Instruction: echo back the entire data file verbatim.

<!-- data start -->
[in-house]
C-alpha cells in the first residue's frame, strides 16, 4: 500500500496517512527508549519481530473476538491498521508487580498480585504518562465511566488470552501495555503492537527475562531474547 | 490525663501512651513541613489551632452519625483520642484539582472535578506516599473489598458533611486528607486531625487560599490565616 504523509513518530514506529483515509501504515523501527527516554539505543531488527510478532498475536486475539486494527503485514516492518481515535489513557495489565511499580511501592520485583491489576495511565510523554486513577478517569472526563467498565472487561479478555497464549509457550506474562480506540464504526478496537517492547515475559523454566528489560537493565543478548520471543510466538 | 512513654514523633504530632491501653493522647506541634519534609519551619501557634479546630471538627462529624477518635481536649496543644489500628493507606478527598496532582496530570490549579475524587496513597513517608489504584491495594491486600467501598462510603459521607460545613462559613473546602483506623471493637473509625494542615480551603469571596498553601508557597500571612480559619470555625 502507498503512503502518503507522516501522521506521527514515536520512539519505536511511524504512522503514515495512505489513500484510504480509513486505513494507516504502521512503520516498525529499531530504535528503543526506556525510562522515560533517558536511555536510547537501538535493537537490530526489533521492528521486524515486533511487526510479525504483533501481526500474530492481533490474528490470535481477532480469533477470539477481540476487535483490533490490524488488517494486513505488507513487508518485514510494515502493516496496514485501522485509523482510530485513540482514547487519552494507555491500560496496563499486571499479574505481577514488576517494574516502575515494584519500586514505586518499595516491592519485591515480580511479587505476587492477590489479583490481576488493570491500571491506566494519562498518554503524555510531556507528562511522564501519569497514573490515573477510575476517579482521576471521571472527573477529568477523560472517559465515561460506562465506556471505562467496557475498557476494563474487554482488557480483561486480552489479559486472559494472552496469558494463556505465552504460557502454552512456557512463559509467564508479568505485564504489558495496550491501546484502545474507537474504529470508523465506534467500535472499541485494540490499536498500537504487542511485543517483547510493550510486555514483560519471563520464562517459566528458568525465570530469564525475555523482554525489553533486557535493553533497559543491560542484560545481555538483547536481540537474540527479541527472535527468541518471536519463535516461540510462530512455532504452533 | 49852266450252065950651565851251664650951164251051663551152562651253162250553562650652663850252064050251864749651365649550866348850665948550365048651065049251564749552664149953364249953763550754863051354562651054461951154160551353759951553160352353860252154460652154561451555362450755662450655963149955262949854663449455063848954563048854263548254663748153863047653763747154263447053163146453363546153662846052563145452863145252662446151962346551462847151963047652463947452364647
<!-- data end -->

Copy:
[in-house]
C-alpha cells in the first residue's frame, strides 16, 4: 500500500496517512527508549519481530473476538491498521508487580498480585504518562465511566488470552501495555503492537527475562531474547 | 490525663501512651513541613489551632452519625483520642484539582472535578506516599473489598458533611486528607486531625487560599490565616 504523509513518530514506529483515509501504515523501527527516554539505543531488527510478532498475536486475539486494527503485514516492518481515535489513557495489565511499580511501592520485583491489576495511565510523554486513577478517569472526563467498565472487561479478555497464549509457550506474562480506540464504526478496537517492547515475559523454566528489560537493565543478548520471543510466538 | 512513654514523633504530632491501653493522647506541634519534609519551619501557634479546630471538627462529624477518635481536649496543644489500628493507606478527598496532582496530570490549579475524587496513597513517608489504584491495594491486600467501598462510603459521607460545613462559613473546602483506623471493637473509625494542615480551603469571596498553601508557597500571612480559619470555625 502507498503512503502518503507522516501522521506521527514515536520512539519505536511511524504512522503514515495512505489513500484510504480509513486505513494507516504502521512503520516498525529499531530504535528503543526506556525510562522515560533517558536511555536510547537501538535493537537490530526489533521492528521486524515486533511487526510479525504483533501481526500474530492481533490474528490470535481477532480469533477470539477481540476487535483490533490490524488488517494486513505488507513487508518485514510494515502493516496496514485501522485509523482510530485513540482514547487519552494507555491500560496496563499486571499479574505481577514488576517494574516502575515494584519500586514505586518499595516491592519485591515480580511479587505476587492477590489479583490481576488493570491500571491506566494519562498518554503524555510531556507528562511522564501519569497514573490515573477510575476517579482521576471521571472527573477529568477523560472517559465515561460506562465506556471505562467496557475498557476494563474487554482488557480483561486480552489479559486472559494472552496469558494463556505465552504460557502454552512456557512463559509467564508479568505485564504489558495496550491501546484502545474507537474504529470508523465506534467500535472499541485494540490499536498500537504487542511485543517483547510493550510486555514483560519471563520464562517459566528458568525465570530469564525475555523482554525489553533486557535493553533497559543491560542484560545481555538483547536481540537474540527479541527472535527468541518471536519463535516461540510462530512455532504452533 | 49852266450252065950651565851251664650951164251051663551152562651253162250553562650652663850252064050251864749651365649550866348850665948550365048651065049251564749552664149953364249953763550754863051354562651054461951154160551353759951553160352353860252154460652154561451555362450755662450655963149955262949854663449455063848954563048854263548254663748153863047653763747154263447053163146453363546153662846052563145452863145252662446151962346551462847151963047652463947452364647